Patient went into cardiac arrest after waiting 4 hours at St. Boniface ER, hospital staff say
Health authority needs plan to address shortage of beds and staff, St. Boniface ER doctor says
Staff at St. Boniface Hospital's emergency room say a man went into cardiac arrest at the Winnipeg hospital Tuesday evening after waiting approximately four hours for care.
ER physician Paul Doucet said the man came by ambulance and was lying on a stretcher after being triaged when he went into cardiac arrest. Emergency staff had to resuscitate him in the middle of the hallway in front of other patients, Doucet said.
The man was moved to a resuscitation room and survived his cardiac arrest, Doucet told CBC.
This incident comes days after hospital staff raised concerns about an overflowing ER and dire shortage of capacity at St. Boniface. There are not enough nurses and beds to accommodate a constant influx of patients, two emergency physicians and a nurse previously told CBC News.
CBC was made aware of the Tuesday incident through multiple confidential sources who work in the hospital. They refused to speak on the record for fear of losing their jobs, and CBC has agreed not to name them.
Doucet, who was on shift earlier in the day Tuesday, said he didn't tend to the patient who had the cardiac arrest, but spoke to colleagues who did.
"It was devastating for front-line health-care providers to see poor outcomes like this that might be prevented if they were better resourced. The nurse who triaged him was very upset," said Doucet.
"People lose sleep, have difficulty with the rest of their lives because of traumatic experiences," he said.
Report filed to patient safety team
The Winnipeg Regional Health Authority says its patient safety team has received a report on the incident.
They're reviewing it to see if it meets a critical incident criteria under provincial legislation, said a spokesperson.
In an email statement, WRHA says it's aware St. Boniface Hospital and other facilities in its system is experiencing ongoing staffing challenges, capacity issues and increase in wait times in recent weeks.
"This issue is top-of-mind for the region and currently represents the most pressing operational issue for WRHA," a spokesperson wrote in the email.
On Wednesday, the health authority called a meeting with emergency and clinical staff. It says it will continue to meet with representatives from medicine and emergency programs to identify immediate actions to expedite the flow of patients out of hospital.
The goal is to alleviate capacity issues for those patients awaiting admission from emergency and urgent care units, the statement said.
'It will happen again'
Doucet said the man should have been moved to the high-acuity area of the hospital after being triaged, where he would have been monitored by nurses and a physician — but all of the space in that area was already being used by admitted patients.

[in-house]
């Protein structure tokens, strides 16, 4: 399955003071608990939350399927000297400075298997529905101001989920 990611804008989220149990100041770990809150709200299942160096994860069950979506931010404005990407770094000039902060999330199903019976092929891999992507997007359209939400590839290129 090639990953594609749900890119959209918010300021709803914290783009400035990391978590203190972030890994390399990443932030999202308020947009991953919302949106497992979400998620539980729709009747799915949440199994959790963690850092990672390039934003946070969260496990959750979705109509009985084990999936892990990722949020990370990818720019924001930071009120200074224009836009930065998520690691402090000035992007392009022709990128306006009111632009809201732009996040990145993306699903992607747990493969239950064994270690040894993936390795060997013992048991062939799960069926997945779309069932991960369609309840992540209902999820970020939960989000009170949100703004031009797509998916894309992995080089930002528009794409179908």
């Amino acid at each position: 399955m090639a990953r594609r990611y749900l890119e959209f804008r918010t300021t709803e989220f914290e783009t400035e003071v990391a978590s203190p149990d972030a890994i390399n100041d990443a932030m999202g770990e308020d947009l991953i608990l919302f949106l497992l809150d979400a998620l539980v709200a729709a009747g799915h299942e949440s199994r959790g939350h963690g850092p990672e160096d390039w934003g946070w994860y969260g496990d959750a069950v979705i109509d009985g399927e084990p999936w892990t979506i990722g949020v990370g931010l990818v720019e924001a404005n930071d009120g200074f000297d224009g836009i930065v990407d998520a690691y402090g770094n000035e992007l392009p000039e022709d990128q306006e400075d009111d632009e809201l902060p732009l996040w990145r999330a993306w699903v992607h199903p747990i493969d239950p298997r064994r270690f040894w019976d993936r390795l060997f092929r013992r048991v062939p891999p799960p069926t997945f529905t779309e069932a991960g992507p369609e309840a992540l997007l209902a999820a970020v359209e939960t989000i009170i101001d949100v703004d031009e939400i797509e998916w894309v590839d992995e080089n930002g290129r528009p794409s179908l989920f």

"No matter how many times you reassess someone, if they wait too long without appropriate treatment, you can have bad outcomes like this," said Doucet.
"This individual could likely have done much better if there were sufficient resources within the emergency department to look after him in a timely way."
The incident also happened on an evening when the hospital decided to close its observation unit because of a nursing shortage, Doucet said. The 12-bed observation unit is where admitted patients usually go to wait for further treatment or to be discharged.
Two beds in the high-acuity area were also closed that night.
Doucet said emergency staff are familiar with situations like Tuesday's incident and they will be more frequent if the Winnipeg Regional Health Authority doesn't put a plan in place to address the shortage of beds and staff.
"It happens more when there's a delay in putting patients in the right areas of care, so it's not unexpected. It will happen again," he said.
Overflow is becoming dangerous, says ER nurse
An emergency nurse who works at the hospital said she's not surprised the incident happened.
"I'm shocked that it hasn't happened before now," she said. "I sit at triage some evenings... and you look at the sea of faces, 30 to 40 to 50 people, all of them sick, all of them needing attention," she said.
"And there's not a single thing you can do because there's no place to put them," said the nurse, who spoke on the condition of anonymity for fear of losing her job.
She said she wasn't working on Tuesday night, but she has dealt with similar dangerous situations.
The nurse said one night last week, the hospital was short on cardiac monitor trained nurses — there were two among 18 patients who needed monitoring.
"I was by myself for nine patients, nine cardiac monitored, extremely acute patients," she said. "That is incredibly dangerous. Thankfully, everybody was stable and nobody tanked."
She said because of the staff shortage, she's been working 16-hour days and in a stretch of 16 days, she would work 13 of them.
"I'm good at what I do, I don't want to do anything else, but at the same time, I don't know how much longer I can kill myself trying to serve others," she said.
She wants the public to know that she and her colleagues are trying their best to provide good care.
"Every day you think I'm going to go and I'm going to do the very best I can, knowing that the best you can is nowhere near good enough. It's disheartening and demoralizing," she said.